Published on: October 2017
    Journal of Pharmacy Practice and Community Medicine, 2017; 3(4):197-199
    Editorial | doi:10.5530/jppcm.2017.4.59

    Prescription/Non-prescription Medicine Misuse and Regulation – Time for a Modern, Fit for Purpose Approach

    Authors and affiliation (s):

    Mayyada Wazaify1*, Jenny Scott2

    1Professor of Pharmacy, Department of Biopharmaceutics and Clinical Pharmacy, Faculty of Pharmacy, The University of Jordan (UJ), Amman, JORDAN.

    2Senior Lecturer of Pharmacy Practice and Medicines Use. Department of Pharmacy & Pharmacology, University of Bath, UK.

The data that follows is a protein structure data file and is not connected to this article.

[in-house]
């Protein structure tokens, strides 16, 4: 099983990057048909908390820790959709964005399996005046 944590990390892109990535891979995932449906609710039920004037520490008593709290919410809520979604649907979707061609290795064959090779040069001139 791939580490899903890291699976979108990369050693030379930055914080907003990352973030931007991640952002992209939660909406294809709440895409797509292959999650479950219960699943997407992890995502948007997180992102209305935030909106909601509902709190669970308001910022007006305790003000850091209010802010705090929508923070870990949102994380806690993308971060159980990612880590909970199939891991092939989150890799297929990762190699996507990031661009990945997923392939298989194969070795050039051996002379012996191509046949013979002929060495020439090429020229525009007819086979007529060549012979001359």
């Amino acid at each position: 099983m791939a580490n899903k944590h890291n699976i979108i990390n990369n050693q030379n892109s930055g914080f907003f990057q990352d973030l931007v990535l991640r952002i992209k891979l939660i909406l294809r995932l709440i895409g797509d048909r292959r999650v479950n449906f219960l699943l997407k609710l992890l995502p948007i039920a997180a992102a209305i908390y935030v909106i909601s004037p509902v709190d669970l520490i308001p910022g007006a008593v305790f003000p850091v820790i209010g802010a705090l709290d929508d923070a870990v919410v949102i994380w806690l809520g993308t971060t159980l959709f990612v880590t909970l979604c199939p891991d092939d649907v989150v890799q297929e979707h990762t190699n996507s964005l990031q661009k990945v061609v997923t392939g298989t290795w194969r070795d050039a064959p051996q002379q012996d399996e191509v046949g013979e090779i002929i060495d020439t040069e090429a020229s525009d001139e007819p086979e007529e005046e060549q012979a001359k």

Considering the breadth of medicines available without a prescription and the spectrum of problems that can arise with medication use, pharmacists, particularly those working in community pharmacies, have the potential to make a huge impact on society. Pharmacy like other health professions, has its own codes of ethics for practice, often focused at individual country level. The ownership of such codes is very often internal (where professional bodies regulate their own ethics)e.g. Jordan, but may also be external (where statutory bodies regulate professions) e.g. UK. Such enforced codes of practice must be followed, not only to safeguard the patient and public but also to preserve the integrity of the profession. Nevertheless, violations in practice and ethical standards do happen for many reasons. An important problem that can raise many ethical issuesand practice challenges is prescription/nonprescription drug misuse and abuse.[1] This problem is prevailing and escalating.[2] Lately, in some Middle Eastern and North Africa (MENA) region countries, the political situation, security issues and closure of borders had led to shortages of illicit drug supplies.[3]. Read more....

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